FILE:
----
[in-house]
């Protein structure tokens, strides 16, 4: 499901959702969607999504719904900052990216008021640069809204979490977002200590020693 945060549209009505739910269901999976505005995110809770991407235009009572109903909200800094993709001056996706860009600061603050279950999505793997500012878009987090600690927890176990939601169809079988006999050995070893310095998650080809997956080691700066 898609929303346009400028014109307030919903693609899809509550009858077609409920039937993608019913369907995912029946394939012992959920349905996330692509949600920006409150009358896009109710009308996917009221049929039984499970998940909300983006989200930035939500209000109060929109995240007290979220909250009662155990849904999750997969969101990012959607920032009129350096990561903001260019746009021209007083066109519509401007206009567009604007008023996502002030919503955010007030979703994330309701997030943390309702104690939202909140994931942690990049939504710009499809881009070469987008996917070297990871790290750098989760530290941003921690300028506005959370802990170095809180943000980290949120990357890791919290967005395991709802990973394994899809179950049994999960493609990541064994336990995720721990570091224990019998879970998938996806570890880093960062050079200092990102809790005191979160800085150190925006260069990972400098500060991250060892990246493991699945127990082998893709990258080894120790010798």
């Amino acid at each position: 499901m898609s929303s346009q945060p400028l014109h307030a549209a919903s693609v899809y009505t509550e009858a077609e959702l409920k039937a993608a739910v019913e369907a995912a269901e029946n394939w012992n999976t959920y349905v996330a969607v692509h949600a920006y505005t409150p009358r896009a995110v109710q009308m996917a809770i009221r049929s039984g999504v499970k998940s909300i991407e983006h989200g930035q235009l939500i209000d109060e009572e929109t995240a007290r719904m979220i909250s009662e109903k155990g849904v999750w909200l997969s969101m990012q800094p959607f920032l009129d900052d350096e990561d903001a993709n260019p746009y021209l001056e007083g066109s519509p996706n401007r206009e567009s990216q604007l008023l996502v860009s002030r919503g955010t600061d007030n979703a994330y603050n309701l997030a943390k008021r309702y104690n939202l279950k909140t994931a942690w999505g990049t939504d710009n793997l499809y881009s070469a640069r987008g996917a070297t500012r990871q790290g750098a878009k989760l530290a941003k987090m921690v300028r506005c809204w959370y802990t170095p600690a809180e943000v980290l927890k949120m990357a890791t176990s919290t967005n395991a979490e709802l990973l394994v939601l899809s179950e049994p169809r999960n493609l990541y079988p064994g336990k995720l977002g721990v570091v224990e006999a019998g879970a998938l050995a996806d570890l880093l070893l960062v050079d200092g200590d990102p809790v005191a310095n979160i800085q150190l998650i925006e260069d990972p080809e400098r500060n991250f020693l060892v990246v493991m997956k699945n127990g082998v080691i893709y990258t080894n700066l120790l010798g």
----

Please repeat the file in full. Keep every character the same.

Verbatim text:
[in-house]
């Protein structure tokens, strides 16, 4: 499901959702969607999504719904900052990216008021640069809204979490977002200590020693 945060549209009505739910269901999976505005995110809770991407235009009572109903909200800094993709001056996706860009600061603050279950999505793997500012878009987090600690927890176990939601169809079988006999050995070893310095998650080809997956080691700066 898609929303346009400028014109307030919903693609899809509550009858077609409920039937993608019913369907995912029946394939012992959920349905996330692509949600920006409150009358896009109710009308996917009221049929039984499970998940909300983006989200930035939500209000109060929109995240007290979220909250009662155990849904999750997969969101990012959607920032009129350096990561903001260019746009021209007083066109519509401007206009567009604007008023996502002030919503955010007030979703994330309701997030943390309702104690939202909140994931942690990049939504710009499809881009070469987008996917070297990871790290750098989760530290941003921690300028506005959370802990170095809180943000980290949120990357890791919290967005395991709802990973394994899809179950049994999960493609990541064994336990995720721990570091224990019998879970998938996806570890880093960062050079200092990102809790005191979160800085150190925006260069990972400098500060991250060892990246493991699945127990082998893709990258080894120790010798």
């Amino acid at each position: 499901m898609s929303s346009q945060p400028l014109h307030a549209a919903s693609v899809y009505t509550e009858a077609e959702l409920k039937a993608a739910v019913e369907a995912a269901e029946n394939w012992n999976t959920y349905v996330a969607v692509h949600a920006y505005t409150p009358r896009a995110v109710q009308m996917a809770i009221r049929s039984g999504v499970k998940s909300i991407e983006h989200g930035q235009l939500i209000d109060e009572e929109t995240a007290r719904m979220i909250s009662e109903k155990g849904v999750w909200l997969s969101m990012q800094p959607f920032l009129d900052d350096e990561d903001a993709n260019p746009y021209l001056e007083g066109s519509p996706n401007r206009e567009s990216q604007l008023l996502v860009s002030r919503g955010t600061d007030n979703a994330y603050n309701l997030a943390k008021r309702y104690n939202l279950k909140t994931a942690w999505g990049t939504d710009n793997l499809y881009s070469a640069r987008g996917a070297t500012r990871q790290g750098a878009k989760l530290a941003k987090m921690v300028r506005c809204w959370y802990t170095p600690a809180e943000v980290l927890k949120m990357a890791t176990s919290t967005n395991a979490e709802l990973l394994v939601l899809s179950e049994p169809r999960n493609l990541y079988p064994g336990k995720l977002g721990v570091v224990e006999a019998g879970a998938l050995a996806d570890l880093l070893l960062v050079d200092g200590d990102p809790v005191a310095n979160i800085q150190l998650i925006e260069d990972p080809e400098r500060n991250f020693l060892v990246v493991m997956k699945n127990g082998v080691i893709y990258t080894n700066l120790l010798g």